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  • Writer's pictureThe San Juan Daily Star

Trump fundraiser rakes in more than $50.5 million, campaign says

Former President Donald J. Trump and his wife, Melania, in Palm Beach, Fla., on Saturday.

By Michael Gold

For several hours Saturday evening, drivers on a typically scenic stretch of Palm Beach, Florida, had their views of the coast obscured by a line of luxury vehicles whose owners were mingling inside a mansion across the road.

The shoreline-blocking Range Rovers, Aston Martins and Bentleys hinted at the deep-pocketed donors attending a fundraising dinner for former President Donald Trump’s presidential campaign, which it and the Republican National Committee said had raised more than $50.5 million.

The event, hosted by billionaire John Paulson at his home, followed a concerted push by the Trump campaign to address a long-standing financial disparity with President Joe Biden and Democrats as both parties gear up for the general election.

The reported total, which cannot be independently verified ahead of campaign finance filings in the coming months, is nearly double the $26 million that Biden’s campaign said it raised last month at a celebrity-studded event at Radio City Music Hall in New York City.

Susie Wiles and Chris LaCivita, senior advisers to the former president who are effectively his campaign managers, said in a statement that the total made it “clearer than ever that we have the message, the operation and the money to propel President Trump to victory on November 5.”

Trump’s event, just down the road from his home at Mar-a-Lago, was in some ways a less flashy affair than its Democratic antecedent, one that traded Hollywood star power and New York City energy for a warmer clime, an abundance of palm trees and the manicured lawns typical of an island refuge for the moneyed elite.

But expectations before the dinner were high, with Paulson and Trump campaign advisers vowing to outdo the Biden event. An invitation obtained by The New York Times suggested a contribution of $814,600 or the comparatively more modest $250,000.

The money raised, according to the invitation, will be directed to the Trump 47 Committee, a shared fundraising agreement among the Trump campaign, the Republican National Committee and roughly 40 state parties. Such joint accounts can take in checks of as much as $814,600.

Trump, who has long had a penchant for superlatives, had predicted on his social media site, Truth Social, that the dinner would be the “biggest night in Fund Raising of ALL TIME!!!”

The former president arrived shortly before 7 p.m. with his wife, Melania Trump, who has made sparse appearances at political events during her husband’s third presidential campaign. “This has been some incredible evening before it even starts,” Trump said before posing for a photo with Paulson and entering the house.

Around 100 people were expected to attend the dinner, with a number of billionaires on the guest list.

Among the event’s co-chairs were familiar megadonors and Trump allies, including Rebekah Mercer, a major donor to Trump in 2016; Linda McMahon, a former Trump Cabinet official; and Robert Bigelow, who backed Gov. Ron DeSantis of Florida in the Republican primary but in February donated $5 million to Trump’s super political action committee.

Not all of those who wrote checks opted to attend. John Catsimatidis, a New York grocery store chain owner with a long history with Trump, was a co-chair of the event but said other commitments kept him from being present.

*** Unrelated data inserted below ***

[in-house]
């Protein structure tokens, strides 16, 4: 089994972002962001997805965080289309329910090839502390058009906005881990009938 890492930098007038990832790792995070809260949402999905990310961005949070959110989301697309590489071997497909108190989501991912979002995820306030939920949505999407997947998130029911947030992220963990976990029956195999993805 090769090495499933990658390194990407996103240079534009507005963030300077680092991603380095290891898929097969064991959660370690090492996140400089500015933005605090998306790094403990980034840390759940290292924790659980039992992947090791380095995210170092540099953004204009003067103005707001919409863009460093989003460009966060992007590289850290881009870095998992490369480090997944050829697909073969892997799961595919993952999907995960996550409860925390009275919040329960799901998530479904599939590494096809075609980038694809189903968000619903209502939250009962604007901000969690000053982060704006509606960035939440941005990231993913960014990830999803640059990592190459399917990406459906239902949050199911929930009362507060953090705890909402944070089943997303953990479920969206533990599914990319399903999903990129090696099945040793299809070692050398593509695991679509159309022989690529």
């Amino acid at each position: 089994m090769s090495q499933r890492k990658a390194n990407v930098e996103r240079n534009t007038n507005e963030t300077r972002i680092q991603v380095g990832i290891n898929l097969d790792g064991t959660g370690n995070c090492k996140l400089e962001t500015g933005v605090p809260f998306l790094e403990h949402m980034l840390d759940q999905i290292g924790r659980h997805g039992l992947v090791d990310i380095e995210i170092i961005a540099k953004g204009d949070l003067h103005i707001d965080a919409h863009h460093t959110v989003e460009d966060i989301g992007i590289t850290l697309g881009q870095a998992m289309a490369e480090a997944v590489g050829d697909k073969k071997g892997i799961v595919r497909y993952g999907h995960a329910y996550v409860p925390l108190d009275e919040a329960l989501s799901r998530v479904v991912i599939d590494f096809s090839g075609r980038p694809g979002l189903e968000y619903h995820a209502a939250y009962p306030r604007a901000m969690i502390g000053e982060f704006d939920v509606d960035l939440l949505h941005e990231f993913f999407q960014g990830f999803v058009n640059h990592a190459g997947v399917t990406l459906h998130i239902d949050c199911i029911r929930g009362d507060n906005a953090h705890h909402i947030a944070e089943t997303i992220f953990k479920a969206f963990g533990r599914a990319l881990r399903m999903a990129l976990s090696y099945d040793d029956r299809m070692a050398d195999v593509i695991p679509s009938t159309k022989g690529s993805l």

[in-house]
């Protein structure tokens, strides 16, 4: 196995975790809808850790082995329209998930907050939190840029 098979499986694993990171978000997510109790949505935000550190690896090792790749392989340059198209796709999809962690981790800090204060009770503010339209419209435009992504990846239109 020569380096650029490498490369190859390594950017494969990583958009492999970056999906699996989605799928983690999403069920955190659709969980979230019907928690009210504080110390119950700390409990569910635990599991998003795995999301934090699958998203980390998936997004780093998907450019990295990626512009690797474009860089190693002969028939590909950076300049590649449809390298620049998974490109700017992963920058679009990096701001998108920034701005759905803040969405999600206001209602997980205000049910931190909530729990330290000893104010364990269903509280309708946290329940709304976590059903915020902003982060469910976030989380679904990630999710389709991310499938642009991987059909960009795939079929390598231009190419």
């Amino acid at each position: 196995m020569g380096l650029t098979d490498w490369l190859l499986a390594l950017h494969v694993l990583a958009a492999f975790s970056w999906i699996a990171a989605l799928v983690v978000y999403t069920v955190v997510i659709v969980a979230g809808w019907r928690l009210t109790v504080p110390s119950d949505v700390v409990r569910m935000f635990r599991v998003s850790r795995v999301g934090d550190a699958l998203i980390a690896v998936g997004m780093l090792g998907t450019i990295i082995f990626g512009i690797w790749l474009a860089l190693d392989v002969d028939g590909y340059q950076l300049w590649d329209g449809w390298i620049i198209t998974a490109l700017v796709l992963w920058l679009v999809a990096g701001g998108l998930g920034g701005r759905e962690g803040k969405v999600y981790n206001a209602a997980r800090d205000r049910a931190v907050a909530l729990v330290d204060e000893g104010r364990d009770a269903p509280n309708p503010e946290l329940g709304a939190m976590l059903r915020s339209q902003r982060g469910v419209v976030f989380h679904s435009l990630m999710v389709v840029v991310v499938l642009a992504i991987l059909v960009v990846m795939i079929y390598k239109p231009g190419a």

Under the shared fundraising agreement, the first $6,600 of any contribution will go to Trump’s campaign. The next $5,000 will go to his Save America PAC, the political account he has used to pay his legal bills. (That amount is the maximum contribution allowed to Save America under federal rules.) The RNC will get the next $413,000, and then will come dozens of state parties.

Trump and his team have effectively taken over the RNC, installing new leadership, pushing through layoffs and restructuring the national party’s operations to align it more closely with the campaign.

Fundraising has been a major focus of the overhaul, particularly as Biden and Democrats have banked cash and built a significant financial advantage over the last several months.

The Biden campaign said earlier Saturday that it, the Democratic Party and affiliated committees had raised more than $90 million in March, and that together they had $192 million on hand going into April. The Trump campaign said it and the Republican National Committee had raised $65.6 million in March, the former president’s best fundraising month so far, and that they, along with their shared accounts, had $93.1 million on hand.

Biden’s campaign manager, Julie Chavez Rodriguez, said in a statement that the Democratic fundraising numbers stood in “stark contrast to Trump’s cash-strapped operation.”

Biden’s totals were helped in part by the glamorous event in front of 5,000 donors at the storied Radio City Music Hall. Biden and two of his Democratic predecessors, former Presidents Barack Obama and Bill Clinton, were interviewed by late-night host and comedian Stephen Colbert.

A number of musical guests, including Queen Latifah, Lizzo and Lea Michele, entertained the crowd.

The special guests billed on the invitation for the Trump fundraiser were three of his former primary rivals who have since become campaign surrogates and joined him on the trail: Sen. Tim Scott of South Carolina, Gov. Doug Burgum of North Dakota and Vivek Ramaswamy, a tech entrepreneur.

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1 Comment

Oscar Melendez
Oscar Melendez
Apr 08

#Trump2024 #impeachJoeBiden

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